Egan-Jones Cuts U.S. Rating to AA- After Fed Adds to Stimulus

Egan-Jones Ratings Co. cut its credit rating for the U.S. one level to AA-, citing the potential for the Federal Reserve’s third round of large-scale asset purchases to weaken the dollar and drive up inflation.

U.S. debt to gross-domestic-product has risen to 104 percent from 66 percent in 2006, Egan-Jones said today in a report. The firm lowered the U.S. to AA in April. Yields on 10- year Treasuries have fallen five basis points since the end of that month to 1.86 percent.

The Fed’s latest program will “stoke the stock market and commodity prices, but in our opinion will hurt the U.S. economy and, by extension, credit quality,” Egan-Jones said. “The increased cost of commodities will pressure profitability of businesses, and increase the costs of consumers, thereby reducing consumer purchasing power.”

The Fed yesterday announced its third round of large-scale asset purchases since 2008, saying it will buy $40 billion of mortgage debt a month. The central bank didn’t set any limit on the ultimate amount it would buy or the duration of the program. Policy makers also extended the prospect of near-zero interest rates until mid-2015 and said policy will stay accommodative “for a considerable time” even after the economy strengthens.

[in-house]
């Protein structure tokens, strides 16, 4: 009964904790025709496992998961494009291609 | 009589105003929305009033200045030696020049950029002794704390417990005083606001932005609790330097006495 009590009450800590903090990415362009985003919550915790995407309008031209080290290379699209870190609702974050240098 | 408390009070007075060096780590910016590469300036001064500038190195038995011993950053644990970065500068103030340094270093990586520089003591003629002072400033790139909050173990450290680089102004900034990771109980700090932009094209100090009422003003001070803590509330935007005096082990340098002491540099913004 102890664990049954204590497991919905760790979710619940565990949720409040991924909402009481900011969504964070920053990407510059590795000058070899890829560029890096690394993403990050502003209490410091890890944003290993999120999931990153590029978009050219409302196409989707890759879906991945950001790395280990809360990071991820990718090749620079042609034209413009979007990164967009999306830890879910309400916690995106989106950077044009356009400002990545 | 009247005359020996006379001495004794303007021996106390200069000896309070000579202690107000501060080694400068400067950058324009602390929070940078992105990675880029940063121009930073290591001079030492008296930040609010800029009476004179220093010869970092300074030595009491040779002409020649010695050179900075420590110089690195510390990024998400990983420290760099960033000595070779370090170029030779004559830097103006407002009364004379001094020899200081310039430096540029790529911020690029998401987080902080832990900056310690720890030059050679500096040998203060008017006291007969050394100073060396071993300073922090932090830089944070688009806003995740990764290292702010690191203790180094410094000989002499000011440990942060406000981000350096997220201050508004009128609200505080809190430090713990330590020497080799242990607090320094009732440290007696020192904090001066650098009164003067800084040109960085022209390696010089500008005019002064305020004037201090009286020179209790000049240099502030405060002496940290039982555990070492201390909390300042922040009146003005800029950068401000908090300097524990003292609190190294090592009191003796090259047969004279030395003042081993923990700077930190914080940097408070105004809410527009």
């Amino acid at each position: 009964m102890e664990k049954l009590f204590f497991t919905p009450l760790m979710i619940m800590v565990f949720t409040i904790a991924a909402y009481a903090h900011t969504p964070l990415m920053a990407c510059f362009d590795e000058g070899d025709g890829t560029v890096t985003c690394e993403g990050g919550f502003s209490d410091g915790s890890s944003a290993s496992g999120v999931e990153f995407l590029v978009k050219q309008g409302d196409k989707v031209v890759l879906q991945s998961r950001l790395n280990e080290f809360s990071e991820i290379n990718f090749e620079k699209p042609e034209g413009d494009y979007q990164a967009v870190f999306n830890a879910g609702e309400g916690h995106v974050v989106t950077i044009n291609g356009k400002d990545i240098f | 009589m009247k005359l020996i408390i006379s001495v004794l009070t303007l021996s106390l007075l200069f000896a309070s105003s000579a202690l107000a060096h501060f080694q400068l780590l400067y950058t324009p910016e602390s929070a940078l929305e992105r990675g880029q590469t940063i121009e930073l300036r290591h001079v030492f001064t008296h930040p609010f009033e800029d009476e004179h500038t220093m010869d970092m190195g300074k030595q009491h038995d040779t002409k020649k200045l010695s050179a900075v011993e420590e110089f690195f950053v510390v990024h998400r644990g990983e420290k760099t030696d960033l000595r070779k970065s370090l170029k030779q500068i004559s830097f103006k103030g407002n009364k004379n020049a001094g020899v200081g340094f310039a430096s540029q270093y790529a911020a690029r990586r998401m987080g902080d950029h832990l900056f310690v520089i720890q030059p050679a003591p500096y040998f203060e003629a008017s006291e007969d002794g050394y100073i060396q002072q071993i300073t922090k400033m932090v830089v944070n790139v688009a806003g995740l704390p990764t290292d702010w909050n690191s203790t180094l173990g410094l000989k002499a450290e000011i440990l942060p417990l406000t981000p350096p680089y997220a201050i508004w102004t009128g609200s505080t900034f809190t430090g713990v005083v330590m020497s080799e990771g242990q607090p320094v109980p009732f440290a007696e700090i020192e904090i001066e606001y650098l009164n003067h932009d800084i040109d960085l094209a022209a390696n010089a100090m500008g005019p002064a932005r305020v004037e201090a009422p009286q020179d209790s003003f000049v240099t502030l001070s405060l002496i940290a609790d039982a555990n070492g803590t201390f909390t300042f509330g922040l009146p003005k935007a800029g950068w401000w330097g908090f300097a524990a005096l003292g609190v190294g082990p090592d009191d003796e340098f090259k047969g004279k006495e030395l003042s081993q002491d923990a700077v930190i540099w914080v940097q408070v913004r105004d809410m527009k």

To contact the reporter on this story: John Detrixhe in New York at jdetrixhe1@bloomberg.net

To contact the editor responsible for this story: Dave Liedtka at dliedtka@bloomberg.net

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